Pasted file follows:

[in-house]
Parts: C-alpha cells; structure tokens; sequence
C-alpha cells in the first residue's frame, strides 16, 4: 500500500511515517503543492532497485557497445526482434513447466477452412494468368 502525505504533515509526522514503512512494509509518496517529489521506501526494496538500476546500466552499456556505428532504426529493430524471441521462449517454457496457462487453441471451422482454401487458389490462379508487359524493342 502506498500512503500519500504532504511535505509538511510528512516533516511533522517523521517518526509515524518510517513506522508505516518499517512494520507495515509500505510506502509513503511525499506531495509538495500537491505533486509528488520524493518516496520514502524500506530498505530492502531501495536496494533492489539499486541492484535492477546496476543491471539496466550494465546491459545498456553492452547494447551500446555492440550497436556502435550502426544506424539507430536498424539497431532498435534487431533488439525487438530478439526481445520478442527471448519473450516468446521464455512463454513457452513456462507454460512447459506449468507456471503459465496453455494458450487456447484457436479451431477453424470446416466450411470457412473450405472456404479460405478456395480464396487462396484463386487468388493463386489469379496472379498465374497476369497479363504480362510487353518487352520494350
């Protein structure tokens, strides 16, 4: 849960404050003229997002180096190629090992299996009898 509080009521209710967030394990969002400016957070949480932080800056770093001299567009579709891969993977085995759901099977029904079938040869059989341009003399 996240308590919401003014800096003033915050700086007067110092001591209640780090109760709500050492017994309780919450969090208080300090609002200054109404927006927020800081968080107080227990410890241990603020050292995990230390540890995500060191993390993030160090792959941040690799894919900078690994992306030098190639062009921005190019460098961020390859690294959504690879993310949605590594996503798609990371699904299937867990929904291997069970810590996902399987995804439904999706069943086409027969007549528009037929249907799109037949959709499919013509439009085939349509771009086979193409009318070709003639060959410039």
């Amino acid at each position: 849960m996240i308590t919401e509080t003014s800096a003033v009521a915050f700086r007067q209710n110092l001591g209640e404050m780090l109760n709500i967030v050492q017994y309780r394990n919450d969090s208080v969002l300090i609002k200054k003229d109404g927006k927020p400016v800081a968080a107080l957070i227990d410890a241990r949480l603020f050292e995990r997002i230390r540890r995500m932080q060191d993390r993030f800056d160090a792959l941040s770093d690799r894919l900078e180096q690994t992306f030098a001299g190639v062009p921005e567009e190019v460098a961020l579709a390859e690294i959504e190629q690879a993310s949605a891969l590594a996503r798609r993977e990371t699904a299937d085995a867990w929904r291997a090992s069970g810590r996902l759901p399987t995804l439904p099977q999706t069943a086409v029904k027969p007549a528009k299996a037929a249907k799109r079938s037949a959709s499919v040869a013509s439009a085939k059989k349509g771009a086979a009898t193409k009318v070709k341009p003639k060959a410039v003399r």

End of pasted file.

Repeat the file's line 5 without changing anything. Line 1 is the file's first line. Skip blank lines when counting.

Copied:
């Amino acid at each position: 849960m996240i308590t919401e509080t003014s800096a003033v009521a915050f700086r007067q209710n110092l001591g209640e404050m780090l109760n709500i967030v050492q017994y309780r394990n919450d969090s208080v969002l300090i609002k200054k003229d109404g927006k927020p400016v800081a968080a107080l957070i227990d410890a241990r949480l603020f050292e995990r997002i230390r540890r995500m932080q060191d993390r993030f800056d160090a792959l941040s770093d690799r894919l900078e180096q690994t992306f030098a001299g190639v062009p921005e567009e190019v460098a961020l579709a390859e690294i959504e190629q690879a993310s949605a891969l590594a996503r798609r993977e990371t699904a299937d085995a867990w929904r291997a090992s069970g810590r996902l759901p399987t995804l439904p099977q999706t069943a086409v029904k027969p007549a528009k299996a037929a249907k799109r079938s037949a959709s499919v040869a013509s439009a085939k059989k349509g771009a086979a009898t193409k009318v070709k341009p003639k060959a410039v003399r």